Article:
India today urged the Trump Administration to retain the GSP beneficiary status to it as a withdrawal would be discriminatory and detrimental to the development, finance and trade needs of the country.
"We request the President (Donald Trump) to maintain the GSP beneficiary status to India," Puneet Roy Kundal, Minister Commerce at the Indian Embassy here, told the US Trade Representatives (USTR).
A withdrawal of the GSP benefits to India "would be discriminatory and detrimental to the development, finance and trade needs of India - a vast and diverse developing country with unique challenges," Kundal said in a written submission.
America's Generalized System of Preferences program (GSP) provides for the preferential treatment of designated articles when imported from beneficiary developing countries.
A self-initiated review by the USTR focuses on whether India is meeting the US criteria for a GSP beneficiary country and particularly if India provides equitable and reasonable market access to products from the US.
Noting that a predominant share of GSP beneficiary items exported from India are intermediaries and semi-manufactured goods, he said provision of GSP benefits to these intermediary products enables availability of cost effective and price competitive inputs to the US downstream industry.
Kundal said this helps the US industries to maintain their domestic and export competitiveness. In addition, GSP benefits are integral and geared to enhancing India's development and the pace of economic reforms, he said.
The products on which India receives GSP benefits belong to sectors which employ several thousands of men and women, especially in rural areas through micro, small and medium enterprises. The GSP benefits help the related sectors to overcome, at least partially, some of the inherent cost and logistical disadvantages prevailing in a developing economy like India, Kundal said.
Furthermore, Indian GSP exports represent a miniscule portion of the total imports of the United States and do not pose any threat or disruption to US industry, he argued.
"It is pertinent that India stands at a gross national income per capita of USD 6,490.61 per annum in PPP terms in 2016, as reported in the World Bank database, which is well below the threshold of USD 12,476 per annum per capita, according to the official statistics of the World Bank for 2016, Kundal asserted.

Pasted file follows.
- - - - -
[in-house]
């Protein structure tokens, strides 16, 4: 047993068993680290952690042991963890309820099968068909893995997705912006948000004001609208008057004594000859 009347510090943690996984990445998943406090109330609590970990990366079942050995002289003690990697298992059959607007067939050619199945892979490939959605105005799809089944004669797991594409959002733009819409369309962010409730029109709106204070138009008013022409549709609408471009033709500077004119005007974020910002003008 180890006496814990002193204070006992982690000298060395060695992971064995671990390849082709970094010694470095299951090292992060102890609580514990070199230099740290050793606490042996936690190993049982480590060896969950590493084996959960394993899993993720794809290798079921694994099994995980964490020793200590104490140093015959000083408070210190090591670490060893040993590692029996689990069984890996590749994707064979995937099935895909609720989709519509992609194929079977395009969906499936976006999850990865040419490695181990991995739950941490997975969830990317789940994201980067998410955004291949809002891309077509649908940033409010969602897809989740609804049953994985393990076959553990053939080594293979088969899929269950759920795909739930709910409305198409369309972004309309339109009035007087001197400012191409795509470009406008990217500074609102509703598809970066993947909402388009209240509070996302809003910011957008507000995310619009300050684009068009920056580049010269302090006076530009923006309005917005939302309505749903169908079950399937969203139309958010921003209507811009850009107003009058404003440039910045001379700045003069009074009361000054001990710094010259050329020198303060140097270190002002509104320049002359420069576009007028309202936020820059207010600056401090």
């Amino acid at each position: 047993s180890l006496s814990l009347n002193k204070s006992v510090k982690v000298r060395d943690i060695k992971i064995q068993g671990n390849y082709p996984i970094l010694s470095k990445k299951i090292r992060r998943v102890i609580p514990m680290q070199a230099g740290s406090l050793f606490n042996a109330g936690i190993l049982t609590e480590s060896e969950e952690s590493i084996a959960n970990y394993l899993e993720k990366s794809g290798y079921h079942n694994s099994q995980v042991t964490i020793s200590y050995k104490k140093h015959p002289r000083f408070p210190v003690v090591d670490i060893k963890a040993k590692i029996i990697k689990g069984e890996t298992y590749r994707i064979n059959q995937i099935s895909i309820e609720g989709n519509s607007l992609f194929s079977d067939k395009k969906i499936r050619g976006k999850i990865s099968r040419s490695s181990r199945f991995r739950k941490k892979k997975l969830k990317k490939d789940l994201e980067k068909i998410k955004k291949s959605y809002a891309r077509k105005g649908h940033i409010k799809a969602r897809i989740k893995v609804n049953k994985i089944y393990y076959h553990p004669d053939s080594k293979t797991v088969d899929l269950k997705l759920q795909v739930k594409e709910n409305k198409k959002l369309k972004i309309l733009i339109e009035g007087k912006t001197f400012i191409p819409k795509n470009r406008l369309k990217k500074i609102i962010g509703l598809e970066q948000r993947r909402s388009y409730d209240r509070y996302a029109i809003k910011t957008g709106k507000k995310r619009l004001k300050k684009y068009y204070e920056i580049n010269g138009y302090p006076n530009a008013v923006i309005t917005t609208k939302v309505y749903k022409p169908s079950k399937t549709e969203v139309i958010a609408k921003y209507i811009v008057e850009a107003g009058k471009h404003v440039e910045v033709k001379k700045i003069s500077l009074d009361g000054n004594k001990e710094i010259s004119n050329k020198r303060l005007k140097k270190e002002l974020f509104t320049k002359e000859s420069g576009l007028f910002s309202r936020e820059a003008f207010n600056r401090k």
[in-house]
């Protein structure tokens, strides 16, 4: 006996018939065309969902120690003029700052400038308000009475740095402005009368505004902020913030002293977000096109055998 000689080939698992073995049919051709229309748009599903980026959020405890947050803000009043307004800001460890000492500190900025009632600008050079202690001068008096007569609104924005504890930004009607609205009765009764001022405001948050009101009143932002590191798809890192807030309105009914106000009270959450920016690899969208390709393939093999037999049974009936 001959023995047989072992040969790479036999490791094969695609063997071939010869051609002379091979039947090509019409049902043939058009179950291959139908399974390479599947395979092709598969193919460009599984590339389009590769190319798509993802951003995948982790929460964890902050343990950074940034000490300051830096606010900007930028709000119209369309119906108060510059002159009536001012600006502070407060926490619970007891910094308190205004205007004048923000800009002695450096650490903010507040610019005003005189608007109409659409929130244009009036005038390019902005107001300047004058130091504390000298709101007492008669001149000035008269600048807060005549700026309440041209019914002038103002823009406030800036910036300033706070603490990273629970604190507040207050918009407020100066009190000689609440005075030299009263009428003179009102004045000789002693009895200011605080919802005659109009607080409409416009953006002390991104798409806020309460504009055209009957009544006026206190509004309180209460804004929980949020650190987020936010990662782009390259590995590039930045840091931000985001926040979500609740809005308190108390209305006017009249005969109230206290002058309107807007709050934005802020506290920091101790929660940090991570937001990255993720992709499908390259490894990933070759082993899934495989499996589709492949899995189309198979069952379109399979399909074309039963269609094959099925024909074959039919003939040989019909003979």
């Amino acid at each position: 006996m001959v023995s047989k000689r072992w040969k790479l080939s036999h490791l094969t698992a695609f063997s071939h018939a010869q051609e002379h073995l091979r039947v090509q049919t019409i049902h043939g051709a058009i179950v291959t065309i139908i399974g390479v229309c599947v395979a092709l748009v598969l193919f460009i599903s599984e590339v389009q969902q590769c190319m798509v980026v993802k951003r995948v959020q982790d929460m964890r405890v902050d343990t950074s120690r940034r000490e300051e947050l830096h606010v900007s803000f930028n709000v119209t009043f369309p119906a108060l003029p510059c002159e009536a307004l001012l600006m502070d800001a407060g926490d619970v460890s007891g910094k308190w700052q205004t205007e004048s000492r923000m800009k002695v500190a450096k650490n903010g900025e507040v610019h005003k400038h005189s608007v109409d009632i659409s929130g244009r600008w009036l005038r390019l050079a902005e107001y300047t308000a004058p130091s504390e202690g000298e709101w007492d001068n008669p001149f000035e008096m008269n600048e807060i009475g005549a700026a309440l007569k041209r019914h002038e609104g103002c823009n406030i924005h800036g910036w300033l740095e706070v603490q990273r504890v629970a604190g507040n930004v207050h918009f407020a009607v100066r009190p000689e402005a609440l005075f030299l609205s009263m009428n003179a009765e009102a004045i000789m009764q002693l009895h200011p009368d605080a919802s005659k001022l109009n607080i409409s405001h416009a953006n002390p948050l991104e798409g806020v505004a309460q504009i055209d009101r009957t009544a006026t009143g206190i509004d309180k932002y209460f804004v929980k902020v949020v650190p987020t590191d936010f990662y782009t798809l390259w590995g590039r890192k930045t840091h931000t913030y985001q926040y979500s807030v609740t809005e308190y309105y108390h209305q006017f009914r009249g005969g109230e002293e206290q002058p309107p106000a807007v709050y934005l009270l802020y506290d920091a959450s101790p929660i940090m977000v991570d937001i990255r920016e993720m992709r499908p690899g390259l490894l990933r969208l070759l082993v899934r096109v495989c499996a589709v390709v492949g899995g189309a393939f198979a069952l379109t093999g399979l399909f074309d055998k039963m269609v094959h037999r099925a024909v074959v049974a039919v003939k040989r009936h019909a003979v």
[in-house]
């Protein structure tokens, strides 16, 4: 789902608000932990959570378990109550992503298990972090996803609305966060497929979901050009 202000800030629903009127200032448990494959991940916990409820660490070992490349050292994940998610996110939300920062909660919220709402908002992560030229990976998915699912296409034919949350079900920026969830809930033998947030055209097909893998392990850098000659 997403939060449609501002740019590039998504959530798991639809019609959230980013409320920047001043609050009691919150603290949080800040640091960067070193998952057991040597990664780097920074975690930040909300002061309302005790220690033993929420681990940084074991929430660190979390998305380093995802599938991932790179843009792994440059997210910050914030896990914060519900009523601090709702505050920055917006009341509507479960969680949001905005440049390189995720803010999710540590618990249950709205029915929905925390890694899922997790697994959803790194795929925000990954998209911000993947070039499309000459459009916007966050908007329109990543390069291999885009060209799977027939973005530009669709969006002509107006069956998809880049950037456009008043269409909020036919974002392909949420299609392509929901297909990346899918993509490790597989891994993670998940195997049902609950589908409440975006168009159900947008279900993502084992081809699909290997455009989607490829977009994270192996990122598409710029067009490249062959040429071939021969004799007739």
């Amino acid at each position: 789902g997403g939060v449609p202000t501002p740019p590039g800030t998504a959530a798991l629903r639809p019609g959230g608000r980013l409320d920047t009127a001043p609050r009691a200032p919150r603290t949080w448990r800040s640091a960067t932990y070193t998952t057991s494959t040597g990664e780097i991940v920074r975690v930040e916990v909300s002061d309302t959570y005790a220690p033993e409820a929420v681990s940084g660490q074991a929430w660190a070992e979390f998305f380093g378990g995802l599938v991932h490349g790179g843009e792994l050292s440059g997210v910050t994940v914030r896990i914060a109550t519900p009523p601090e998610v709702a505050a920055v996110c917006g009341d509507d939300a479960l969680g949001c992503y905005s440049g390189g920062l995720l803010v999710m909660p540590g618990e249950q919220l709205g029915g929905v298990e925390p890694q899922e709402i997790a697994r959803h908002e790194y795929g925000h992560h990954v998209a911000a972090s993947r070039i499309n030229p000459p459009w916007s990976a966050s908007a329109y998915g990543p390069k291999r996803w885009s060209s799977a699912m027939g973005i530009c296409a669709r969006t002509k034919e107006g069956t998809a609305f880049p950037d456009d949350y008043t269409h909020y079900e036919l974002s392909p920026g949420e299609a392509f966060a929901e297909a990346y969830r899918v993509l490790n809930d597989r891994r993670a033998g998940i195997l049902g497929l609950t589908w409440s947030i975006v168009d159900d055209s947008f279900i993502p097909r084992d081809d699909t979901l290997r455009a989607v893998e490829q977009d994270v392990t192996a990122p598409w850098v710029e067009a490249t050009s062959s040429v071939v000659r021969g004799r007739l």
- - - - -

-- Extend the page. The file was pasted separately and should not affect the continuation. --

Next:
USTR has also accepted two petitions related to the same criterion. The petitions filed by the US dairy industry and the US medical device industry requested a review of India's GSP benefits, given India's alleged trade barriers affecting US exports in these sectors.
In respect of export of dairy products from the US to India, India has explained that its position on dairy products sourced from animals which have consumed feeds containing internal organs, blood meat etc., is based on religious, cultural and moral grounds, Kundal wrote.
India, he asserted, is committed to respect the religious and cultural beliefs of its people and it will be inappropriate to impute any other considerations. Moreover, India provides unimpeded market access to dairy products from all countries, and there are exports of these products into India.
In respect of medical devices, India, he said, submits that its position is based on providing its citizens with equitable and affordable access to essential medicines and medical devices. Price-control measures are provided only on a limited category of medicines enlisted in the National List of Essential Medicines prepared by the Ministry of Health and Family Welfare.
"The pharmaceutical companies are free to charge reasonable prices for other categories of medicines," Kundal told the USTR.
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